Happy Easter to our Greek Orthodox friends today. This is a c. 1952 postcard view of what is present-day St. Athanasius Church. It orginally was St. James the Apostle Roman Catholic Church. Notice the original Gothic-style front façade and arched windows in the upper story. The architects were two St. James parishioners, William Colleary and Austin O’Malley. The parish was established in 1914 for “West Arlington” (the only instance where I have seen that specific geographic designation used; the “West” ran from Grove Street to the Lexington line). Construction on this building began in 1929. (Colleary also designed St. James School in 1949.) Unforeseen expenses (the site needed ledge removal), the economic crisis of the Great Depression, and the shortage of building resources in World War II meant that the proposed upper sanctuary was unfinished for 30 years (Mass was said downstairs). By that time the cast stone elements of the windows and front façade were crumbling, the mortar was failing, and it was acknowledged that the original straight flight of 34 steps from sidewalk to the main entrance was impractical. So another parishioner architect, James D’Orsi (who earlier had designed the St. James convent, later rectory, in 1955), redesigned much of the church and landscaping to the current look in 1959. In 2004, St. James Parish was suppressed by the Archdiocese (part of a wave of consolidations that also saw St. Jerome on Lake Street close, as well as Immaculate Conception on Alewife Brook Parkway—a Cambridge/Somerville/Arlington parish—bringing the number of parishes serving Arlington down from six to three). St. Athanasius moved from its home of 40 years (former Universalist Church, today’s Highrock Church) to the St. James campus. Tours of the church interior (modified to reflect Greek Orthodox worship traditions) are regularly offered during St. Athanasius’s well-known “Grecian Festivals.” 🇬🇷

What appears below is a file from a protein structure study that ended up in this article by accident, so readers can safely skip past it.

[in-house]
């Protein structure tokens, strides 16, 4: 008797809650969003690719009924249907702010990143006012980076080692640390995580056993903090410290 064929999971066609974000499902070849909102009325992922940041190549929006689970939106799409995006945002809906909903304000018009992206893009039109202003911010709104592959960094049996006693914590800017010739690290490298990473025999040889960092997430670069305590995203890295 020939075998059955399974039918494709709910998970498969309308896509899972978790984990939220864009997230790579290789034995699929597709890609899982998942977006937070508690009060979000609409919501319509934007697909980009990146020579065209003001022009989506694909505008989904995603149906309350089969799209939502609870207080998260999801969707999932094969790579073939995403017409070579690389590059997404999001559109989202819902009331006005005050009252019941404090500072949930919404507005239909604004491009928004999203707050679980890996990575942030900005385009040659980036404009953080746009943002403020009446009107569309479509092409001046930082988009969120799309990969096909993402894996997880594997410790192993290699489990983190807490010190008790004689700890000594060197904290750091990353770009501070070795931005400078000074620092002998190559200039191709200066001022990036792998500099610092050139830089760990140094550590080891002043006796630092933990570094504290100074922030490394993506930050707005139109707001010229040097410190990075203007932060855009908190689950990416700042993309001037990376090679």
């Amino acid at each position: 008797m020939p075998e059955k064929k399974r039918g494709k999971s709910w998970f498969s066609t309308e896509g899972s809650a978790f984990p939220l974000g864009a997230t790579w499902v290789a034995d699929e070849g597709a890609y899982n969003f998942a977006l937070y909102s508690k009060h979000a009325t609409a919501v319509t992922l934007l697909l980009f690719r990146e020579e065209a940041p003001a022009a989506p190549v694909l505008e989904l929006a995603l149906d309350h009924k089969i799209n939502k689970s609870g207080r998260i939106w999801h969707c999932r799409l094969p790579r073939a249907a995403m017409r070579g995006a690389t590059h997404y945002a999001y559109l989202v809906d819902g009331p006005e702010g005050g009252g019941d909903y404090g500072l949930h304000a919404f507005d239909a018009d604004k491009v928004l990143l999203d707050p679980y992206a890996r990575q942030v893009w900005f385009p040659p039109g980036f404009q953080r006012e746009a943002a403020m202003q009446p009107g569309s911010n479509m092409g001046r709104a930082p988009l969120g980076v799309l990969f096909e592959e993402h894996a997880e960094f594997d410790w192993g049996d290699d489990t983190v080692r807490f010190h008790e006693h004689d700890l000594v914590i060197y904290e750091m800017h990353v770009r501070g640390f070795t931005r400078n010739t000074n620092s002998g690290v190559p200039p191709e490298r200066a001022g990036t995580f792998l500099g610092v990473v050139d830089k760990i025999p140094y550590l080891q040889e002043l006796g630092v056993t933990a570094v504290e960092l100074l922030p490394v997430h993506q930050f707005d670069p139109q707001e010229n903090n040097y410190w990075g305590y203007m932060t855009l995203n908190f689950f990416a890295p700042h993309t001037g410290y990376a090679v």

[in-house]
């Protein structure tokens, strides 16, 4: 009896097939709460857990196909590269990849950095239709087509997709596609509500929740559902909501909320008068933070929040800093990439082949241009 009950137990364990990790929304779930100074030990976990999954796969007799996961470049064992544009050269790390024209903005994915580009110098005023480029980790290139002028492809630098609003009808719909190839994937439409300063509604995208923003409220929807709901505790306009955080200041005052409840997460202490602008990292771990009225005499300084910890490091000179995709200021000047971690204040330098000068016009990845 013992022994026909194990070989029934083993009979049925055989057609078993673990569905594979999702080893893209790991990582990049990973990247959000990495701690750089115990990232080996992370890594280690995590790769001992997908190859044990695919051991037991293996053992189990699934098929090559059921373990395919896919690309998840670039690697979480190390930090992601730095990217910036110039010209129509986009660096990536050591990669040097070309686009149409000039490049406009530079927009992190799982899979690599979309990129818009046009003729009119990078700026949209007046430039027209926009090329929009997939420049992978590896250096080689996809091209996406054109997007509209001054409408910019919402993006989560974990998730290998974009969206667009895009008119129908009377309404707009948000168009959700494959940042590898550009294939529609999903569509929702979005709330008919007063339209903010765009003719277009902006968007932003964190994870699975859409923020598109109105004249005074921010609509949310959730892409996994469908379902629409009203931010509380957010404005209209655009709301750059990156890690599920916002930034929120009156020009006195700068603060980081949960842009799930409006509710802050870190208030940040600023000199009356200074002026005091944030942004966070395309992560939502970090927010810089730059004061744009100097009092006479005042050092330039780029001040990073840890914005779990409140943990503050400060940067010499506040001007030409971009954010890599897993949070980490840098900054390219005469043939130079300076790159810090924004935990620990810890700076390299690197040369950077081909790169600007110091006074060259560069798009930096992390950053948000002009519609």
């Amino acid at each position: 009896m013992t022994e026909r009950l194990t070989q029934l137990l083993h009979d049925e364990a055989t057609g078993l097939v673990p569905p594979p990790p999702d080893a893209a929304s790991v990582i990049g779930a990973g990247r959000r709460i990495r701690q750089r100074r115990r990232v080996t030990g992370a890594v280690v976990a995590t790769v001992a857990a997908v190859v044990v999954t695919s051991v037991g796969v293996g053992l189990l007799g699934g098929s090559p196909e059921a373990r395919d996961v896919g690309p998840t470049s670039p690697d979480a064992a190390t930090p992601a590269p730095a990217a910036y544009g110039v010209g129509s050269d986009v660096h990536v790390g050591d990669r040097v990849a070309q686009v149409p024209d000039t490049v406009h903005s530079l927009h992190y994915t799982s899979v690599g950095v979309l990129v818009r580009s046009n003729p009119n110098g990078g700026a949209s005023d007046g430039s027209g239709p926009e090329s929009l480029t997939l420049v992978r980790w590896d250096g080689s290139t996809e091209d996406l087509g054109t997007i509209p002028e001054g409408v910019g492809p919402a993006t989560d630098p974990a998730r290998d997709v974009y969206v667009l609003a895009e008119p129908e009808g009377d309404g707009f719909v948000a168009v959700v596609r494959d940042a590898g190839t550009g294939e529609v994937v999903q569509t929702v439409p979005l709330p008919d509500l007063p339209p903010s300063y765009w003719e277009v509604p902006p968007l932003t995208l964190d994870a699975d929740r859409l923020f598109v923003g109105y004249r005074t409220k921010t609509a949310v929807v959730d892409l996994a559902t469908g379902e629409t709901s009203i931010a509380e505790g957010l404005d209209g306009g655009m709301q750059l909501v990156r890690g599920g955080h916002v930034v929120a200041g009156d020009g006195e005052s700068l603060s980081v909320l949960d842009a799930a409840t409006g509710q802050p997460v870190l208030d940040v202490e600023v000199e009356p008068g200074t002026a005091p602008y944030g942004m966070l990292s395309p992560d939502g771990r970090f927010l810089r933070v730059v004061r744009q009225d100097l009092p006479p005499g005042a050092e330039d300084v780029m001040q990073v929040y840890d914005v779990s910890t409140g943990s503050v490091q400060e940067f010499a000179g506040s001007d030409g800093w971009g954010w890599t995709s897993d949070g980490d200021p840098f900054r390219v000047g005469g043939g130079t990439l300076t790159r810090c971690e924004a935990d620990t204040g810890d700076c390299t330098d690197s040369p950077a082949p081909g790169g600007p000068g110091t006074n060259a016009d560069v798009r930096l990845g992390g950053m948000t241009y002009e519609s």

All Patriots' Day events have been cancelled - and we're sorry that we can not commemorate the events of April 19, 1775....
04/19/2020

All Patriots' Day events have been cancelled - and we're sorry that we can not commemorate the events of April 19, 1775.

Parades and reenactments have long been a part of how we observe this important holiday. Our collection includes many images of past celebrations, such as this small assemblage of four photographs depicting the 1899 parade. The photographer was local electrical supply store owner Reuben LeBaron.

https://arlingtonhistorical.pastperfectonline.com/photo/BECD6508-20AA-4AF2-A704-243947317326

Patriots' Day as Massachusetts public holiday was only just proclaimed a few years earlier (in 1894).

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7 Jason St
Arlington, MA
02476

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Tuesday 13:00 - 17:00
Wednesday 13:00 - 17:00
Thursday 13:00 - 17:00

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(781) 648-4300

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model made for the peabody historical society 2019
Model of the russell house 1775
Please call us, we are trying to reserve Jason Russell house for April 29 Sunday from 10-3 for our HCA Walk\ our number is 781-859-5164